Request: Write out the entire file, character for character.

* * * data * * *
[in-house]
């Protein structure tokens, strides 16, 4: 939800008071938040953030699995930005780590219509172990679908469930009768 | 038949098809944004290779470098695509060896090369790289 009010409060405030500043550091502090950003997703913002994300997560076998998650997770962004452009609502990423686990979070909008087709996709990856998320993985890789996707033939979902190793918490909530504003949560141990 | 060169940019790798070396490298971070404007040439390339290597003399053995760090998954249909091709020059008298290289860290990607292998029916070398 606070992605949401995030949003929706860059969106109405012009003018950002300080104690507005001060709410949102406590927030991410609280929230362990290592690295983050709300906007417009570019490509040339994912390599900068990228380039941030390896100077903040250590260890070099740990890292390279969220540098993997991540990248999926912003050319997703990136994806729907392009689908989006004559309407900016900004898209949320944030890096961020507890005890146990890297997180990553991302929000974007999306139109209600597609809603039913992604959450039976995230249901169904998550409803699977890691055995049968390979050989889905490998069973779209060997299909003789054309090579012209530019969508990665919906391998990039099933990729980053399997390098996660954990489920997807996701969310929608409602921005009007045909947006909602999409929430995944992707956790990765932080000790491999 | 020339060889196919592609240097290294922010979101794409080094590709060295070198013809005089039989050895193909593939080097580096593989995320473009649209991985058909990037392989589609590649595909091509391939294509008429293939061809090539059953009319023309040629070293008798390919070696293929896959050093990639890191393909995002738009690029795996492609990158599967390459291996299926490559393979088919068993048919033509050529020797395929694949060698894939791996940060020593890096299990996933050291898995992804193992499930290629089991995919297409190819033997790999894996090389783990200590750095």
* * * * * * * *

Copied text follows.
[in-house]
């Protein structure tokens, strides 16, 4: 939800008071938040953030699995930005780590219509172990679908469930009768 | 038949098809944004290779470098695509060896090369790289 009010409060405030500043550091502090950003997703913002994300997560076998998650997770962004452009609502990423686990979070909008087709996709990856998320993985890789996707033939979902190793918490909530504003949560141990 | 060169940019790798070396490298971070404007040439390339290597003399053995760090998954249909091709020059008298290289860290990607292998029916070398 606070992605949401995030949003929706860059969106109405012009003018950002300080104690507005001060709410949102406590927030991410609280929230362990290592690295983050709300906007417009570019490509040339994912390599900068990228380039941030390896100077903040250590260890070099740990890292390279969220540098993997991540990248999926912003050319997703990136994806729907392009689908989006004559309407900016900004898209949320944030890096961020507890005890146990890297997180990553991302929000974007999306139109209600597609809603039913992604959450039976995230249901169904998550409803699977890691055995049968390979050989889905490998069973779209060997299909003789054309090579012209530019969508990665919906391998990039099933990729980053399997390098996660954990489920997807996701969310929608409602921005009007045909947006909602999409929430995944992707956790990765932080000790491999 | 020339060889196919592609240097290294922010979101794409080094590709060295070198013809005089039989050895193909593939080097580096593989995320473009649209991985058909990037392989589609590649595909091509391939294509008429293939061809090539059953009319023309040629070293008798390919070696293929896959050093990639890191393909995002738009690029795996492609990158599967390459291996299926490559393979088919068993048919033509050529020797395929694949060698894939791996940060020593890096299990996933050291898995992804193992499930290629089991995919297409190819033997790999894996090389783990200590750095």